I recently posted about my upcoming travel booking needs, I’ve had a bit of luck since then, as I’ll have 4 Marriott Nights rather than two (they reset in June) and I snagged roundtrip airfare for the three of us from NY to Miami for 14.5K Delta miles a pop, non stop. I was already preparing myself for $1,000 in airfare expense there, so it really lightens the load.
Next, bored one evening I decided to run a search through Raise.com to check out what gift cards were vastly discounted. The concept here was that if I found one that was really cheap, I may try out a little reselling using that vendor. Low and behold, they have Celebrity Gift Certs for 13.7% off.
Celebrity Cruises at 13.7% off
As you might know, I’ve just paid Celebrity $986 for our upcoming cruise for three people, and I’d already paid for it on the credit card. Some fast talking allowed me to get them to allow the swap to gift cards after the fact.
The rules for these Gift Certs are that Celebrity allows you to use only $1,000 per cruise, and they must be used in $100 blocks. I prepaid gratuities to bump me over the $1,000 level and applied the gift certificates. Essentially, that one transaction gave me $137 of ‘free money’ (the best kind) but now what? I’m facing the problem that was raised in this post, Where does your marginal dollar go?
Spending and Anchoring
This latest round of booking has really got me questioning valuations and ability to spend. Another example of this is the strong inclination to cash in 25K plus $350 per person for American Airlines upgrade to Business. When anchored to the notion that I can travel for ‘free’ using AA Saver awards, this has been a challenge, but if we start to challenge our thinking, the deal isn’t such a bad one.
With regard to Anchoring, it is interesting to note that I still consider 50K AA miles to be a one way in Business to Asia or Europe, because I’ve not really taken that second look and internalized any devaluations. Also interesting (to me at least) is that I always forget that the 50K AA miles come with no taxes and fees when valuing them in my head.
So what to do with the $137?
We’re in an interesting spot financially. We’re not ‘all set’ but our cost of living is very low, much more so than average. No debt, few restaurants nearby and most of our consumption spend coming from groceries. We could ‘afford’ to splurge. There’s always talk of lifestyle inflation and the such, but I think a lot of that misses the point of living a life you can enjoy.
What’s more, the focus is on the clear win of $137, but I also ‘saved’ at least $500 by snagging those Delta flights. Saved is a complicated choice of words here, because it is easy to start tricking yourself with such thinking, but the end result is that this component of my travel ‘budget’ (if I had one) is significantly lower than expectation.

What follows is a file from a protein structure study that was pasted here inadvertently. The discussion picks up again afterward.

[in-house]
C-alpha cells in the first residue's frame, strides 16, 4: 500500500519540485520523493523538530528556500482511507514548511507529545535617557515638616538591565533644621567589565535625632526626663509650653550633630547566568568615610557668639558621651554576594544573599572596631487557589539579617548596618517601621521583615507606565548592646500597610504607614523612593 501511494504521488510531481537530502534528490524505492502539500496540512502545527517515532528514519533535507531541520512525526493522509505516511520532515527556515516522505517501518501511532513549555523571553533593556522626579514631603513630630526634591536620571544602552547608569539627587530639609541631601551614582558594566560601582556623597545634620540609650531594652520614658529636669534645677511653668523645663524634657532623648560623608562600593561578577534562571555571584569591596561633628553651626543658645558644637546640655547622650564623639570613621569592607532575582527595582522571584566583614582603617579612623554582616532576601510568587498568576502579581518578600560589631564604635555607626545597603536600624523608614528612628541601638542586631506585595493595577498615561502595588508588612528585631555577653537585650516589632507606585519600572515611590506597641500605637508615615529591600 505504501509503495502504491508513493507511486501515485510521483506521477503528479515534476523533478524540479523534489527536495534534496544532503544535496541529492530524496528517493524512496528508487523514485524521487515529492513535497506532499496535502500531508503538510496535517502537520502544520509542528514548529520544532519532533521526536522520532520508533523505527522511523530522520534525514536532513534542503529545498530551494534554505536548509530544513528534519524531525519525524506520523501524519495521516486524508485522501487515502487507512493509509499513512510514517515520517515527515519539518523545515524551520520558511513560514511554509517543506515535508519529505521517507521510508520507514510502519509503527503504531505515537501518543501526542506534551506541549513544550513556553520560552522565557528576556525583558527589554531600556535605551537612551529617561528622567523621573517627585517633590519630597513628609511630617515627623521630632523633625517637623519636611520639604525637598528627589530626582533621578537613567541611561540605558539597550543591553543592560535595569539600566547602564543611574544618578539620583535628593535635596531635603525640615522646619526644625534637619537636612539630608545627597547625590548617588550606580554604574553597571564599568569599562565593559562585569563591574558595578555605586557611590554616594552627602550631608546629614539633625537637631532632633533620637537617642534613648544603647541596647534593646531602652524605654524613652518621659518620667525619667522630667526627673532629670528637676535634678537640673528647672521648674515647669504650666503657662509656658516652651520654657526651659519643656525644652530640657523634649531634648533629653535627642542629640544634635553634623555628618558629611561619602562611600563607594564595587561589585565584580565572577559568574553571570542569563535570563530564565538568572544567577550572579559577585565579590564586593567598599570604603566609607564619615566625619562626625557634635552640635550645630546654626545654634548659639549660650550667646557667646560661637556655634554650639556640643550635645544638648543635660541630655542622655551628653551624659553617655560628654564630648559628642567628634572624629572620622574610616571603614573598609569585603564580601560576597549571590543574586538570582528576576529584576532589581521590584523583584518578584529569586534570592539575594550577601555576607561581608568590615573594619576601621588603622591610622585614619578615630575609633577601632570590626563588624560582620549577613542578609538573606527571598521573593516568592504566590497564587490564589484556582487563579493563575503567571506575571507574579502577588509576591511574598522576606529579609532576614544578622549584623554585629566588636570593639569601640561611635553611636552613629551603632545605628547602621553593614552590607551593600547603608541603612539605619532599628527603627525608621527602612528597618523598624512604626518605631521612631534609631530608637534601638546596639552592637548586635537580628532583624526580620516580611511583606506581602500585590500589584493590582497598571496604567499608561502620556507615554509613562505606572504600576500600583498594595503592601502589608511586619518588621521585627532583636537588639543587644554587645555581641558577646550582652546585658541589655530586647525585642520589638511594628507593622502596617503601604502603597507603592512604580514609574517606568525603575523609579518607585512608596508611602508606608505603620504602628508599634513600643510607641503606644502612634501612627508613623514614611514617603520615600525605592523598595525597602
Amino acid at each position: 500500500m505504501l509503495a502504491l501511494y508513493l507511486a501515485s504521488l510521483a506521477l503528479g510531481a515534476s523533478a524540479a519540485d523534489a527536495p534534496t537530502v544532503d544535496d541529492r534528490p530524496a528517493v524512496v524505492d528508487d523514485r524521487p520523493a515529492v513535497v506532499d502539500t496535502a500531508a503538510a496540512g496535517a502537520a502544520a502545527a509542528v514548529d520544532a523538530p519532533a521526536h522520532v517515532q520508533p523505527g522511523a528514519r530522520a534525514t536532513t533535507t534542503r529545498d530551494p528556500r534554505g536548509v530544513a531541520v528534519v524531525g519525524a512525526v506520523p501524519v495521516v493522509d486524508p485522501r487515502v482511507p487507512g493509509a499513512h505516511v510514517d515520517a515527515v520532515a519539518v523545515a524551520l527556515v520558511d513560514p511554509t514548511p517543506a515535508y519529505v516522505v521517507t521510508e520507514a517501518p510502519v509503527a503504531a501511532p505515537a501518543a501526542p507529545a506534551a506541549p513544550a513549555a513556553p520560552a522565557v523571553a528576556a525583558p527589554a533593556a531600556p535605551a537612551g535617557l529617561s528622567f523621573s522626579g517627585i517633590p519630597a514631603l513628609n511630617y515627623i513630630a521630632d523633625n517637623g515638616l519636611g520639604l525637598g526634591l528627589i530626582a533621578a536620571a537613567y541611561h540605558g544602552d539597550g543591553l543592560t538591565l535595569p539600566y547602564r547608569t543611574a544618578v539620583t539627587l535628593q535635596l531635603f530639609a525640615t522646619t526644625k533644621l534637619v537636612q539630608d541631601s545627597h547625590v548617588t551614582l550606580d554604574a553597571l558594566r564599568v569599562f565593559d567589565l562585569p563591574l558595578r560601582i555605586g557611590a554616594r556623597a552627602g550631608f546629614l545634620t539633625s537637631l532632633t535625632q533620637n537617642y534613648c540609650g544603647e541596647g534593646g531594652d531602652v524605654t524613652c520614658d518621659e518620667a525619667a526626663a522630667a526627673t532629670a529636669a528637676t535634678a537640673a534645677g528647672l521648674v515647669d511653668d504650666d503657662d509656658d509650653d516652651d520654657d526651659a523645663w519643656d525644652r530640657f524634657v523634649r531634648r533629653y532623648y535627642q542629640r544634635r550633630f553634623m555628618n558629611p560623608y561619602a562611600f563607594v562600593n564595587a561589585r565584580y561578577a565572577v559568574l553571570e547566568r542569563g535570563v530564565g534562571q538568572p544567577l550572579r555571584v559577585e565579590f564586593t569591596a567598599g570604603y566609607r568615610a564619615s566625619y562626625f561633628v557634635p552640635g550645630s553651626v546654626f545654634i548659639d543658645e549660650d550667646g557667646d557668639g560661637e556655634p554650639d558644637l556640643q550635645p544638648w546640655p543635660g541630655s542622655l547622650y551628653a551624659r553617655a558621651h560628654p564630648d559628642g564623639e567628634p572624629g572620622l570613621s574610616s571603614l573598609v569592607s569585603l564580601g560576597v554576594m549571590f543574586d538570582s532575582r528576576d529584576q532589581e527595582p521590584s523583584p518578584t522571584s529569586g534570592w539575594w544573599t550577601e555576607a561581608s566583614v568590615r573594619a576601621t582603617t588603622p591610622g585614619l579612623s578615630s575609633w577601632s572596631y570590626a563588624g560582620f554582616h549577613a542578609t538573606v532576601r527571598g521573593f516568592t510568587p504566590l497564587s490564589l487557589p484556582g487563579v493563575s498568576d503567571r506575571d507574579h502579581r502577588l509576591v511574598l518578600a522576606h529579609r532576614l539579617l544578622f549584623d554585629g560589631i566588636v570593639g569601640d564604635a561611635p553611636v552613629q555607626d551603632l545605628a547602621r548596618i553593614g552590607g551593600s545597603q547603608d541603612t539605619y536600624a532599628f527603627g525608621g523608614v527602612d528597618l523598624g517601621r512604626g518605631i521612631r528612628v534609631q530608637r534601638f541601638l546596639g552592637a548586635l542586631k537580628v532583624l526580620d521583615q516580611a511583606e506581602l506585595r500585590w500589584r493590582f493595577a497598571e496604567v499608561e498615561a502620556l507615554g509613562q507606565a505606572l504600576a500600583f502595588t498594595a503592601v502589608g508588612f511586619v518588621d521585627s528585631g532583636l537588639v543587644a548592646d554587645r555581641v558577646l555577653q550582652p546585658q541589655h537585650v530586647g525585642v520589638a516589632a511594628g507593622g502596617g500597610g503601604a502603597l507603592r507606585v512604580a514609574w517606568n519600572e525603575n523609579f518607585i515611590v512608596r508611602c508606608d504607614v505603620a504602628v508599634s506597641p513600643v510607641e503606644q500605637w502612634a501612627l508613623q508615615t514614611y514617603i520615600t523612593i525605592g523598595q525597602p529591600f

Our flights to Miami get us in at 7pm the day before the cruise, so we need a hotel. This is one area where we can spend some of the $137 (or $637) but again, I had somewhat planned for the need here, so the money may go to an upgrade (lifestyle inflation) or perhaps somewhere else.
In terms of Miami, it is also strongly challenging Hotel point usage. I’ve always struggled with hotels because their points tend to cannibalize. For example, it was hard to spend 20K SPG per night when that was 25K AA miles. Hyatt draws from my United stash (via Ultimate Rewards) and so forth. This does lend itself to ‘cash’ taking over.
Cash itself though (ideally statement credits) creates a conflict between using it for hotels or using it for flight fees and taxes. Going forward, I may find myself using the Altitude card for this type of booking, assuming their rates are good, and protect my transferrable points for future flights. An added perk of this card is access to the Visa Infinite Hotel program (similar to the Amex Fine Hotels).
Paid with ‘cash’. The rate isn’t that bad if we consider the alternatives, and comes with $25 dining credit. Incidentally, the Kimpton is about $70 over the market rate, so make sure to shop around!
Visa Infinite Hotels
If I do decide on the Conrad, the last two things I would try to ‘hack’ with it would be to swap out the card on file to a Capital One card that has about $300 of statement credits on it, and to see if I can haggle something in exchange for the free breakfast, since I think I get that as a Gold anyways….
Travel is very personal, and while we often follow the thought leaders when it comes to things like valuing Delta miles, or booking a certain type of hotel, eventually we all develop our own taste and standards. For me, I remain ‘cheap’ in that I wouldn’t pay $249 for a Kimpton room over $169 for a Conrad room, I may pay that $169 instead of staying at MIA airport for $80.
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